These is now compelling evidence demonstrating the importance of exercise in maintaining and improving cognition in late adulthood, but little is known about the effect of acute exercise on age-related problems in language function and memory consolidation. In order to tackle this issue, the purpose of this research is to understand how exercising affects learning and to identify underlying brain activity by training people to learn new words in a magnetic resonance imaging scanner immediately after they have exercised. This research will provide information about whether exercise can improve learning, especially word learning, and identify which parts of the brain participate in this process. Different diseases and conditions, such as Alzheimer’s disease and stroke, can have a negative impact on the way people use language to communicate, due to changes in the structure or function of their brain. Understanding how exercise affects language learning and the regions of the brain that support this may lead to development of new approaches to improving language re-learning in people with these conditions.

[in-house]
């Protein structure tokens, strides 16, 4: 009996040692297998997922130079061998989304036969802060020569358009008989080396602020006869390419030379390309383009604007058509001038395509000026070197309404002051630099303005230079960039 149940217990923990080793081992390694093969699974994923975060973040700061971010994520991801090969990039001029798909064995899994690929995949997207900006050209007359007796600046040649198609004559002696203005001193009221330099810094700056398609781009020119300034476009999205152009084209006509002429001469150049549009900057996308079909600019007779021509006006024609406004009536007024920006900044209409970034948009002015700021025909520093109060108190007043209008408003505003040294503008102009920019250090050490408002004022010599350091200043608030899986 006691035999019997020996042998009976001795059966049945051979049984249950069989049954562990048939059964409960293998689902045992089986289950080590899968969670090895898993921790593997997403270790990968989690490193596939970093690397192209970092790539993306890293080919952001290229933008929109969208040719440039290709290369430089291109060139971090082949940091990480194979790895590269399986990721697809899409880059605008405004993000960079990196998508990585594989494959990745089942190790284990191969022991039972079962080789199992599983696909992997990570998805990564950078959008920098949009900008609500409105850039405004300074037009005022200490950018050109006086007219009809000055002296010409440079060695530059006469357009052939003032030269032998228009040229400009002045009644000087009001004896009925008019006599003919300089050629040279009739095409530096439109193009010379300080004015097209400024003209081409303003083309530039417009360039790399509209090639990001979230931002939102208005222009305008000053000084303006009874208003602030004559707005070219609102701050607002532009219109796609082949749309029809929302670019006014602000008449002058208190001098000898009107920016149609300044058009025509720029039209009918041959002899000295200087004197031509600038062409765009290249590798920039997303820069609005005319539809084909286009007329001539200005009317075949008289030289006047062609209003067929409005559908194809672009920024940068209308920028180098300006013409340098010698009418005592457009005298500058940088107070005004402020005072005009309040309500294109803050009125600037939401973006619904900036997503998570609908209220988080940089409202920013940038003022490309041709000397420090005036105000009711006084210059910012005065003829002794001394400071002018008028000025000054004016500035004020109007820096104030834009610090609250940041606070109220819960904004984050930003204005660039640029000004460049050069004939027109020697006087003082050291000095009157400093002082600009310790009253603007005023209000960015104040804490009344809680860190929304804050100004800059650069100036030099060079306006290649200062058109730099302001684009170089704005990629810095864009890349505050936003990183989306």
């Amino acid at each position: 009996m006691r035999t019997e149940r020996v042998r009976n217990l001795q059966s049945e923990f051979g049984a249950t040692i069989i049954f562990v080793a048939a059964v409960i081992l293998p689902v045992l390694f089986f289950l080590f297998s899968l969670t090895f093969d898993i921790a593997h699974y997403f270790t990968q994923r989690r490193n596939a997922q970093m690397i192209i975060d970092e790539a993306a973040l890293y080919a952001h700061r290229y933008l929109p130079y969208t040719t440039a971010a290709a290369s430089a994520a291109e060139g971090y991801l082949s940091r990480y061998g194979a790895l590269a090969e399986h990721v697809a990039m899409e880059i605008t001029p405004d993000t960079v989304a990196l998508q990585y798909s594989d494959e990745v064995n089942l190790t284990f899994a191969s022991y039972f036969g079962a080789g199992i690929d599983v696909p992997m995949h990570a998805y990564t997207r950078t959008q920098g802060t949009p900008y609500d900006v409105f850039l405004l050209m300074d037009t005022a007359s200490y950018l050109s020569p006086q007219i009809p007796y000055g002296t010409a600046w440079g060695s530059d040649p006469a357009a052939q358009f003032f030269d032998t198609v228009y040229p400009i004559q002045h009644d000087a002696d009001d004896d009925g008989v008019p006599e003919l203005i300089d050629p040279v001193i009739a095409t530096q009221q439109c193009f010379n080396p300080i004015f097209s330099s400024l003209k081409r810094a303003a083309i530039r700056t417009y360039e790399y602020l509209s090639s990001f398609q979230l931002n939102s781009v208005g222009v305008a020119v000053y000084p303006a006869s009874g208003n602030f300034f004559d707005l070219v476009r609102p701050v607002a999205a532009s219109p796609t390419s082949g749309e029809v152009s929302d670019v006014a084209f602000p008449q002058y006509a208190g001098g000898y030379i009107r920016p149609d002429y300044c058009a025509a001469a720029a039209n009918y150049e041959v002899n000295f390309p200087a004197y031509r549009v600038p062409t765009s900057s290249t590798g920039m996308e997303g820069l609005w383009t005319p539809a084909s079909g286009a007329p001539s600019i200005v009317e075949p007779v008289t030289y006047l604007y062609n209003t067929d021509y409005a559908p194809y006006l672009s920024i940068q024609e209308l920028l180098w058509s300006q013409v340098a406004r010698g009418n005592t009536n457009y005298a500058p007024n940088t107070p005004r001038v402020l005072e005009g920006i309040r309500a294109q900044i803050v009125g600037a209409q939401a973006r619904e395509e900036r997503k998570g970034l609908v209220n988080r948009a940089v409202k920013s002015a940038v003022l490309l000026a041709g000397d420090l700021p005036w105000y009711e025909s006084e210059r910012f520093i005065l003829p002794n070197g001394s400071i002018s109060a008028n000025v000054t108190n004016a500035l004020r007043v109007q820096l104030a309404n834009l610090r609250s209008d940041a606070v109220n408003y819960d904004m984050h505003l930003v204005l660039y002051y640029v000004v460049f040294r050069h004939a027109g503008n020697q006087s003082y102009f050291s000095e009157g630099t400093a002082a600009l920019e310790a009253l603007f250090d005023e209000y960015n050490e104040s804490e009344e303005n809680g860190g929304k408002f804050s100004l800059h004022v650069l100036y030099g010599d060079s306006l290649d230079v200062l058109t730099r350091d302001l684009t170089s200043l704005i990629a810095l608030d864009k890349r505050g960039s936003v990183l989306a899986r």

Funding body: Australian Research Council.

This is a collaborative study with: 

Associate Professor Katie McMahon - Deputy Director, Herston Imaging Research Facility

Professor Kirk Erickson - Department of Psychology, University of Pittsburgh

Dr Amy Rodriguez -​ Research Health Scientist, Centre for Visual and Neurocognitive Rehabilitation, U.S. Department of Veterans Affairs

Project members

The University of Queensland researchers involved in this project are:

Professor Jeff Coombes

Professor & Director
School of Human Movement and Nutrition Sciences

Professor David Copland

School of Health and Rehabilitation Sciences